Section 1521(d)(2) of TRA ‘97 provides that the unamortized balance (as of the close of the plan year preceding the plan’s first plan year beginning in 1999) of any amortization base established under § 412(c)(7)(D)(iii) of the Code (prior to its repeal by § 1521(c)(3) of TRA ‘97) is amortized in equal annual installments (until fully amortized) over a period of years equal to the excess of (A) 20 years, over (B) the number of years since the amortization base was established. QUESTIONS AND ANSWERS RELATING TO § 412(b)(2)(E) OF THE CODE Q-1. How are contributions that would have been required under § 412 but for the provisions of § 412(c)(7)(A)(i)(I) treated? A-1. In general, for purposes of § 412, an amortization base is established for contributions that would have been required under § 412 but for the provisions of § 412(c)(7)(A)(i)(I). The amortization base is established for the plan year following the plan year for which the contributions would have been required under § 412 but for the provisions of §412(c)(7)(A)(i)(I). For amortization bases that were established for plan years beginning before January 1, 1999, the amortization period is 10 years. For amortization bases established for plan years beginning after December 31, 1998, the amortization period is 20 years. Any such amortization base is maintained in the same manner as other amortization bases established under § 412. No corresponding amortization base is established for purposes of § 404. Q-2. How are amortization bases described in Q&A-1 that were established for plan years beginning before January 1, 1999, treated for the first plan year beginning after December 31, 1998? A-2. In general, under § 1521(d)(2) of TRA ‘97, the remaining amortization period for any amortization base described in Q&A-1 that was established for plan years beginning before January 1, 1999, (“existing 10-year base”) is increased as of the first plan year beginning after December 31, 1998, by adding 10 to the number of years that was otherwise remaining in the amortization period, provided that the amortization base has not been combined with other amortization bases. For the first plan year beginning after December 31, 1998, the amortization charge for such existing 10-year base is redetermined as the amount necessary to amortize the unamortized balance (as of the close of the plan year preceding the plan’s first plan year beginning in 1999) in equal annual installments (until fully amortized) over this increased amortization period. Thereafter, these amortization bases are maintained in the same manner as other amortization bases established under § 412 of the Code. Q-3. Are there any special rules with respect to funding methods that do not provide for amortization bases? A-3. Yes. If the funding method does not provide for amortization bases, no amortization base is established for plan years beginning after December 31, 1998, for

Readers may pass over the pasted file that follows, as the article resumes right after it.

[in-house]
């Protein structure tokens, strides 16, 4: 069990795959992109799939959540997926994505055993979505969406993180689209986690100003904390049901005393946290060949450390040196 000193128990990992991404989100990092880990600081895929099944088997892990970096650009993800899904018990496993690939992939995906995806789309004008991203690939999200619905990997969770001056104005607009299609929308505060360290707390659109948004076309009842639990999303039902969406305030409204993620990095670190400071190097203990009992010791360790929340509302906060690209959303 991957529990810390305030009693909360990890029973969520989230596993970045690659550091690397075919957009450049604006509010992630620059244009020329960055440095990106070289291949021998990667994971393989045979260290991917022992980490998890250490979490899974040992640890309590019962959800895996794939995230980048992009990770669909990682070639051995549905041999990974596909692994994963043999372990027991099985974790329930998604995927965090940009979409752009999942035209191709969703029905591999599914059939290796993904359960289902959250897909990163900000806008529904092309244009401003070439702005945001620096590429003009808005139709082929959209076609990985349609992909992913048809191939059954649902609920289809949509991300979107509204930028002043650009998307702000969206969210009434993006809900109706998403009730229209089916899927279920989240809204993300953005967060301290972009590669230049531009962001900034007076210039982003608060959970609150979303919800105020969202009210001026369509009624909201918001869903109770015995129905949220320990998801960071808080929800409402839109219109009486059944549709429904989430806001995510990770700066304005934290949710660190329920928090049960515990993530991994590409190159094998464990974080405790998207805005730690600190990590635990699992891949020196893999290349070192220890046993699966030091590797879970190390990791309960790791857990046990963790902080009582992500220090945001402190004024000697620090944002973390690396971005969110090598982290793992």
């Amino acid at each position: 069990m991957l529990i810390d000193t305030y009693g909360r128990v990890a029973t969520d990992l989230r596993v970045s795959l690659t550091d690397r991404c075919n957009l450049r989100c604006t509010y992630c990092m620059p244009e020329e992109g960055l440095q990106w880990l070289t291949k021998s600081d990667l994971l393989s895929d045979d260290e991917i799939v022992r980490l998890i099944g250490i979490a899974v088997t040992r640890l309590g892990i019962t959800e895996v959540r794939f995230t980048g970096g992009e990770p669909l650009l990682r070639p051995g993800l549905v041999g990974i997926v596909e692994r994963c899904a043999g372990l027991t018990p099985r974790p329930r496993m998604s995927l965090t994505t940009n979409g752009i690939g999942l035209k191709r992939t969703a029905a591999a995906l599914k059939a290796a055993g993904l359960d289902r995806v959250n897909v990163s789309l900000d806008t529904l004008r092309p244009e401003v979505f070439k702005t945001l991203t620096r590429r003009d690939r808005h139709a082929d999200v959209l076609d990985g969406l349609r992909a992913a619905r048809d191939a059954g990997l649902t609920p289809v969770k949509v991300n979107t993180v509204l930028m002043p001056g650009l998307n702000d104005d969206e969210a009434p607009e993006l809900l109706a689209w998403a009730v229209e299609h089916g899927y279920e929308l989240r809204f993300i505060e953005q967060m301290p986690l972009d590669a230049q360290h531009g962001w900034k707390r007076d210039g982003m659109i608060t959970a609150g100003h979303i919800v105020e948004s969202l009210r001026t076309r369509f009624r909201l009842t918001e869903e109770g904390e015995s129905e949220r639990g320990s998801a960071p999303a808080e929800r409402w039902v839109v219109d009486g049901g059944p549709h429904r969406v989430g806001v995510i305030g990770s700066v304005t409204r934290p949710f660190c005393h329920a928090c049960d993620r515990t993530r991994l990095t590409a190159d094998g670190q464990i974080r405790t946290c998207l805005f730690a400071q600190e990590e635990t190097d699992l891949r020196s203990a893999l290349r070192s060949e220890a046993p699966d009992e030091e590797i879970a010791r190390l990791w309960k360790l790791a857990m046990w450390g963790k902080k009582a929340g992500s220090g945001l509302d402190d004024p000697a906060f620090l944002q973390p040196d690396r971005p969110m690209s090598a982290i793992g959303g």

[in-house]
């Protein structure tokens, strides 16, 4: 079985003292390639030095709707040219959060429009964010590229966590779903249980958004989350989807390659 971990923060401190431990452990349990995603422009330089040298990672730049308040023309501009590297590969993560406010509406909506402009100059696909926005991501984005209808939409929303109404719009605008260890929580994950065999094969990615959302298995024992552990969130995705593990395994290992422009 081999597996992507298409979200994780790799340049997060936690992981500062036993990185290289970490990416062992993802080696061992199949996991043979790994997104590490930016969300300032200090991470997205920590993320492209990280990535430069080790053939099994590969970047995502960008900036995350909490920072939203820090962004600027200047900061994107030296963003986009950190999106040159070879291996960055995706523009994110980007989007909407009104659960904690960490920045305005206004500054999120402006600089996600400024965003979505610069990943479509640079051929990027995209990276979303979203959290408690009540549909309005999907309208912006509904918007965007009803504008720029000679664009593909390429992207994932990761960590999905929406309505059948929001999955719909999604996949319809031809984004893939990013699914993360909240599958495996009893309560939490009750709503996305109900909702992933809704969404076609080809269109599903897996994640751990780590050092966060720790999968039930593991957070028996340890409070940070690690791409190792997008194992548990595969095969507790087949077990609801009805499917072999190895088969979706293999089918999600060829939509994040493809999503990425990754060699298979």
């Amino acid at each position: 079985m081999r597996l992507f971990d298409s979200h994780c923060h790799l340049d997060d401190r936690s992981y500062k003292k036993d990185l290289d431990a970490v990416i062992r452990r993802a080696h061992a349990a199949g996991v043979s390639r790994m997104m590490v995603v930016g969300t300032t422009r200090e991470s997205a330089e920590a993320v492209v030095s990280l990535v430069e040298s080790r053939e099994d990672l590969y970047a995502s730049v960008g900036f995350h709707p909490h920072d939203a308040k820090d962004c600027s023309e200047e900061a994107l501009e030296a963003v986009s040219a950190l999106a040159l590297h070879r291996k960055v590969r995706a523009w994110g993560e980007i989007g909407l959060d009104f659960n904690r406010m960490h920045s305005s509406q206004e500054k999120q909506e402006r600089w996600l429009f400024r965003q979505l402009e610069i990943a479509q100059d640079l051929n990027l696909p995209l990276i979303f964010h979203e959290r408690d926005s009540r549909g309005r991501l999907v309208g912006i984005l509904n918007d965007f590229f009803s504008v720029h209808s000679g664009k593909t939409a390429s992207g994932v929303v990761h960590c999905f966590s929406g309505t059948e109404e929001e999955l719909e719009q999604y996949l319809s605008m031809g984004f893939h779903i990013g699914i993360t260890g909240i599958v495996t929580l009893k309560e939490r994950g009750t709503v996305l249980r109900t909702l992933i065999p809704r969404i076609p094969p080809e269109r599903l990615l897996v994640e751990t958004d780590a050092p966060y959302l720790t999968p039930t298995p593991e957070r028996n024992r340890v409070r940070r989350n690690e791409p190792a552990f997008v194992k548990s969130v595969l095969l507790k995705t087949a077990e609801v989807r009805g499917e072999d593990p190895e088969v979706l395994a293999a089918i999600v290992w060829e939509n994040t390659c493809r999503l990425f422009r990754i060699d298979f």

contributions that would have been required under § 412 but for the provisions of § 412(c)(7)(A)(i)(I). Also, except as provided in Q&A-4, existing 10-year bases are treated as fully amortized for the first plan year beginning after December 31, 1998. For purposes of this revenue ruling, a funding method does not provide for amortization bases if the funding method is a spread gain method that does not use an unfunded liability in determining the normal cost. A spread gain method is any funding method that does not directly calculate an accrued liability. See Rev. Rul. 81-13, 1981-1 C.B. 229, for whether a funding method directly calculates an accrued liability. Q-4. Is there a transition rule for the first plan year beginning after December 31, 1998, for plans using a funding method that does not provide for amortization bases? A-4. Yes, as an optional transition rule, for plans using a funding method described in Q&A-3, any existing 10-year bases may be continued for the first plan year beginning after December 31, 1998, but the amortization period is increased as described in Q&A-2. Furthermore, in such a case, a new 20-year amortization base as described in Q&A-1 is permitted to be established for that plan year. However, in any event, if the transition rule described in this Q&A-4 is used for the first plan year beginning after December 31, 1998, the existing 10-year bases (and any amortization base described in Q&A-1 established for that plan year) are treated as fully amortized pursuant to Q&A3 for the next plan year. DRAFTING INFORMATION The principal author of this revenue ruling is James Holland of the Tax Exempt and Government Entities Division. For further information concerning this revenue ruling, call (202) 622-6076 between 2:30 and 3:30 Eastern time (not a toll free number) Monday through Thursday. Mr. Holland’s number is (202) 622-6730 (also not a toll free number).